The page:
Forced marriage figures highest recorded 2018. 47% of increase of reported of forced marriage calls to the forced marriage unit FMU compared to 2017. Freedom Charity were instrumental in making Forced marriage a criminal offence and although the increase is cause for alarm that so many vulnerable children and adults are subject to this it is reassuring that people have been able to come forward and seek help.
Forced marriage calls amounted to 1,764 cases. Many calls cane from professionals and NGO’s. To be clear 1,764 cases in 2018, up 568 cases or 47% on 2017, the annual report shows.
We all should be concerned as to why the cases of Forced Marriage is still so high in the UK. It’s not just young women and girls. Men and boys can be victims of forced marriage. There has been a 17 % in case regarding young men. 297 cases involved men and boys as victims.
People with disabilities are also at risk of forced marriage and Freedom charity were key in ensuring that capacity was including in the forced marriage law.
A forced marriage is defined as one in which one or both spouses do not or cannot consent to the marriage, and violence, threats, or any other form of coercion is involved, and is a criminal offence.
The Forced Marriage Unit (FMU), a joint Foreign and Commonwealth Office (FCO) and Home Office unit which leads on the government’s forced marriage policy, outreach and casework, gave advice or support related to a forced marriage in 1,764 cases in 2018, up 568 cases or 47% on 2017, an annual report shows.
The increase in the forced marriage figures does not necessarily mean more people are being forced into marriage. There are a number of factors, for example the high profile convictions. Freedom Charity has donated over 65,000 copies of But its not Fair author Aneeta Prem novel highlighting the dangers of forced marriage and this is accompanied by PHSE accredited lesson plans, adopted by 100’s of schools across the UK.
Children aged 15 and under made up 18% of cases dealt with by the FMU or 312 in 2018, while a third of cases related to victims 18 and under, equal to 574 cases, the report revealed. A similar proportion, 542 cases, related to victims aged 18 to 25.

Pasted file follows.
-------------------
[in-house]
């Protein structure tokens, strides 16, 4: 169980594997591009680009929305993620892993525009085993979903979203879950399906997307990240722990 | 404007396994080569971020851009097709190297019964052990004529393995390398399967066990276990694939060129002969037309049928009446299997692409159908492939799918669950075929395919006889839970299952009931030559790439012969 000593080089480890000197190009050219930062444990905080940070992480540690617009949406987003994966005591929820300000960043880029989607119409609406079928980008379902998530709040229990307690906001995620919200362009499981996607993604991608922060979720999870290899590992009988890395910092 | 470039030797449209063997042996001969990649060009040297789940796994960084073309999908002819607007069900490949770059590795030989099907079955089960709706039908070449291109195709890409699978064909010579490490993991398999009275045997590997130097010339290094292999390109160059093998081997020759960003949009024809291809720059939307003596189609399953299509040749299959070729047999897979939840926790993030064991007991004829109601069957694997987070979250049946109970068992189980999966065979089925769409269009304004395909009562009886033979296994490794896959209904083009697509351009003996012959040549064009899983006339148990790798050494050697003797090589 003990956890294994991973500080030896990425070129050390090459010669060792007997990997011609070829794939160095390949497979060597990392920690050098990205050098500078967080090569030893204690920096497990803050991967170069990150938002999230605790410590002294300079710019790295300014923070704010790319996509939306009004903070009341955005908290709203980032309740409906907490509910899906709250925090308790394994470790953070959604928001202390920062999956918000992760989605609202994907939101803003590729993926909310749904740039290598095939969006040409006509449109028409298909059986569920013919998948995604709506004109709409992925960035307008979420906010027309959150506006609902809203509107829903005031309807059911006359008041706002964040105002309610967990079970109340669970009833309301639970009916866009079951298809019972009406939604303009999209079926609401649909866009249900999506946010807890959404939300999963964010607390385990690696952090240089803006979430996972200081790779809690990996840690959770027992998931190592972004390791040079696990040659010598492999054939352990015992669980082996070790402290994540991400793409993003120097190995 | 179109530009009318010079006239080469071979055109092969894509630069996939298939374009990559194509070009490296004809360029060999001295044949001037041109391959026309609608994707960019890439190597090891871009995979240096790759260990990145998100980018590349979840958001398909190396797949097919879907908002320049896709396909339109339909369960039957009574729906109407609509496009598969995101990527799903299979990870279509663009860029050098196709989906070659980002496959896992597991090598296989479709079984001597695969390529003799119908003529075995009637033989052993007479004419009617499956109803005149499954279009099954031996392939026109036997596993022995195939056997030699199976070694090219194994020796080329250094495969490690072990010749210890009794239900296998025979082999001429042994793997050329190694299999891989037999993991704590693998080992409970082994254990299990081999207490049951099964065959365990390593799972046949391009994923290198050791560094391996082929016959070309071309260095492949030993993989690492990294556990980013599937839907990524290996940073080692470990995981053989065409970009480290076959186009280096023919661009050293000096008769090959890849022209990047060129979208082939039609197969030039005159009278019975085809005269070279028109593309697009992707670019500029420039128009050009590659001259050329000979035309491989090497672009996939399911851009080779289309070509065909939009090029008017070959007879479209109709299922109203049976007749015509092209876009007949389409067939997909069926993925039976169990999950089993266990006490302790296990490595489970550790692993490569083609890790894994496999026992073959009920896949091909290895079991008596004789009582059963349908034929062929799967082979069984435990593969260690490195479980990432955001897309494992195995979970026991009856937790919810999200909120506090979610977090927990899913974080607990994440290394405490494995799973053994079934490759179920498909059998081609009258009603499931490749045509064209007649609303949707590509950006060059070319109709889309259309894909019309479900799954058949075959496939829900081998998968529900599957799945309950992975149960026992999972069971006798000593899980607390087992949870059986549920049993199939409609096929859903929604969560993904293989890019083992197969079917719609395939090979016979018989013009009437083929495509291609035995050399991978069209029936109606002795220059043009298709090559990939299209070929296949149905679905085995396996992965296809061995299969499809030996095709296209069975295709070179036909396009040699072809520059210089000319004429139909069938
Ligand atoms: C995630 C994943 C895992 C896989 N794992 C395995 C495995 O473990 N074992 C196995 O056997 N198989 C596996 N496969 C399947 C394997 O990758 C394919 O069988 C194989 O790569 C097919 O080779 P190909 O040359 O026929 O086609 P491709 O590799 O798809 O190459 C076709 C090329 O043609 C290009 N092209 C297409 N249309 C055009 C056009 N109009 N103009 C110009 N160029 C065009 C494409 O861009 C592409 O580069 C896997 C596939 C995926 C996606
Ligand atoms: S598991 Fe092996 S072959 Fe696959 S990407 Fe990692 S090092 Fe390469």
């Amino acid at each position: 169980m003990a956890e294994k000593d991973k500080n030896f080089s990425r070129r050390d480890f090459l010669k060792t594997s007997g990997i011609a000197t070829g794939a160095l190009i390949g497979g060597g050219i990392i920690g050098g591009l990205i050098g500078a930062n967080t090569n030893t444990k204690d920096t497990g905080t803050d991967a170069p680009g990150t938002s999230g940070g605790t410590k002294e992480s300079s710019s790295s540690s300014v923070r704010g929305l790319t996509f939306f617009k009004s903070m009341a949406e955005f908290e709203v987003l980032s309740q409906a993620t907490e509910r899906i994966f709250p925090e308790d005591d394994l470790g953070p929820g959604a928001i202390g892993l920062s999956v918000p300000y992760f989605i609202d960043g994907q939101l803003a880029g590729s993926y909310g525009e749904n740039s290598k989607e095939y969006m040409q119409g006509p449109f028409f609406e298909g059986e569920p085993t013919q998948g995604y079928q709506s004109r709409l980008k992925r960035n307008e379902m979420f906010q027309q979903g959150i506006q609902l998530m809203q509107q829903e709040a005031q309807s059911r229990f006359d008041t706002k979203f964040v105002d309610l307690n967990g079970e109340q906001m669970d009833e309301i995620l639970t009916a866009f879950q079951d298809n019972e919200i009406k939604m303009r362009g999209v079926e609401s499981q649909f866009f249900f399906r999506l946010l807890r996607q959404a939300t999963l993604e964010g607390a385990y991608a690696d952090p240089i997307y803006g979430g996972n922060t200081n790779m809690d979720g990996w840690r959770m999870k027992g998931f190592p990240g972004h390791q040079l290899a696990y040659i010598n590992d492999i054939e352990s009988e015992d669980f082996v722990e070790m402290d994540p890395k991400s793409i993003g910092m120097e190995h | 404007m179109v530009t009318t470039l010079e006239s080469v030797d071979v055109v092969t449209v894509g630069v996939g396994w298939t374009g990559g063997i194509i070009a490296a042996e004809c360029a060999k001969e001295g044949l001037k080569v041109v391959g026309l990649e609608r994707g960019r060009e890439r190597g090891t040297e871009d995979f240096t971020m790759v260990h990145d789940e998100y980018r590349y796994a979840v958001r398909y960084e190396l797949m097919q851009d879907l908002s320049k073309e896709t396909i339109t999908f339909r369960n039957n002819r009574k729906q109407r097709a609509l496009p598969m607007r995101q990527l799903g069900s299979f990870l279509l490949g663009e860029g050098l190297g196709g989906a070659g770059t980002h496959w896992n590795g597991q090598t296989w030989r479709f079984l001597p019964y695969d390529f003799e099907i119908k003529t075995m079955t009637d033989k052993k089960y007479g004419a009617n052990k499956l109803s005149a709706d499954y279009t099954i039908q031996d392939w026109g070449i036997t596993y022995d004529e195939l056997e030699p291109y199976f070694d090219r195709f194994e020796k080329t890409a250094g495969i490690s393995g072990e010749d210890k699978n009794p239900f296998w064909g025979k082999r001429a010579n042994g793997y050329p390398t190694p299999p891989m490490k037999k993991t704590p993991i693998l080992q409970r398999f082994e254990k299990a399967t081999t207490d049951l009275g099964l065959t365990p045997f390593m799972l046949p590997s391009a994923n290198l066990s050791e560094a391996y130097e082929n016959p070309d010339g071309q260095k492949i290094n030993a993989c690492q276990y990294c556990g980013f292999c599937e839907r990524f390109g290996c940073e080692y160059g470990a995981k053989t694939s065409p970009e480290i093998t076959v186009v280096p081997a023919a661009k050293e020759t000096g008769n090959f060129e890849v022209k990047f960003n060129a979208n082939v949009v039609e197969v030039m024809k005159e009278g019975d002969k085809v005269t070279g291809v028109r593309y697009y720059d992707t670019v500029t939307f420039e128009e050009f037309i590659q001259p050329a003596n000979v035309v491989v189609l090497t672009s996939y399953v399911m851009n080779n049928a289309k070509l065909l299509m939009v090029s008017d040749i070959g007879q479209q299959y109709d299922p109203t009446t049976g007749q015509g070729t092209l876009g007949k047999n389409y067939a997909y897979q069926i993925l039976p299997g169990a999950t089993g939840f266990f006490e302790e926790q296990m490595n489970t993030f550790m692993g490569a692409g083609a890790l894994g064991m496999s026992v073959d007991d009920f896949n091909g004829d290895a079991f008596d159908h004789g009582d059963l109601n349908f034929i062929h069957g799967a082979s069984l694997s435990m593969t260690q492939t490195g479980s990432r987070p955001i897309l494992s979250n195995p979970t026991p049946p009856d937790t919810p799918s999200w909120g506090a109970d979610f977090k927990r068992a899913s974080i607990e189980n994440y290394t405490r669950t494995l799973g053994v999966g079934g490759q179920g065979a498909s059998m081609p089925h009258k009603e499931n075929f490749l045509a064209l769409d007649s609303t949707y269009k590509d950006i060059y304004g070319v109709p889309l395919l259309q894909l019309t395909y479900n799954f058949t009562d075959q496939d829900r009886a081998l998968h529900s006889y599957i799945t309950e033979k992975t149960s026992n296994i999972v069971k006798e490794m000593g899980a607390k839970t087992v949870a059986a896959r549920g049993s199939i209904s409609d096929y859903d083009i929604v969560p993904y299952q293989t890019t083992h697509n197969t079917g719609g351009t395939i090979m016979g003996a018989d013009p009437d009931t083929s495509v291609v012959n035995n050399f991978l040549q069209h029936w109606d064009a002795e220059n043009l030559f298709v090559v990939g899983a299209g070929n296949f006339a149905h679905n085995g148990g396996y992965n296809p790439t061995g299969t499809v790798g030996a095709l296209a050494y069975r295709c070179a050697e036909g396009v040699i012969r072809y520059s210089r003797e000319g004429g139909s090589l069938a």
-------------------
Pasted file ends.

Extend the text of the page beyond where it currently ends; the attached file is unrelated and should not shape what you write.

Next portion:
The UK region with the highest number of cases dealt with by the FMU in 2018 was London with 318 or 18% of cases, followed by the north-west with 14% or 254 cases.
The majority of cases – 1,322 or 75% – involved women, although 297 cases or 17% involved men as victims. Gender in the remaining cases was unknown.
The country with the highest number of cases of forced marriage was Pakistan with 769 or 44% of the total, followed by Bangladesh with 157 cases. A total of 119 cases or 7% had no overseas element, with the potential or actual forced marriage taking place entirely within the UK.
The majority of referrals come from professionals and other third parties, such as NGOs. Victims account for around 20% of callers, which the report said reflected the hidden nature of forced marriage.
In 2018, the FMU handled cases relating to 74 ‘focus1
’ countries. The six
countries with the highest number of cases in 2018 were:
Pakistan – 769 cases (44%).
Bangladesh – 157 cases (9%).
India – 110 cases (6%).
Somalia246 cases (3%).
Afghanistan – 44 cases (3%).
Romania – 43 cases (2%).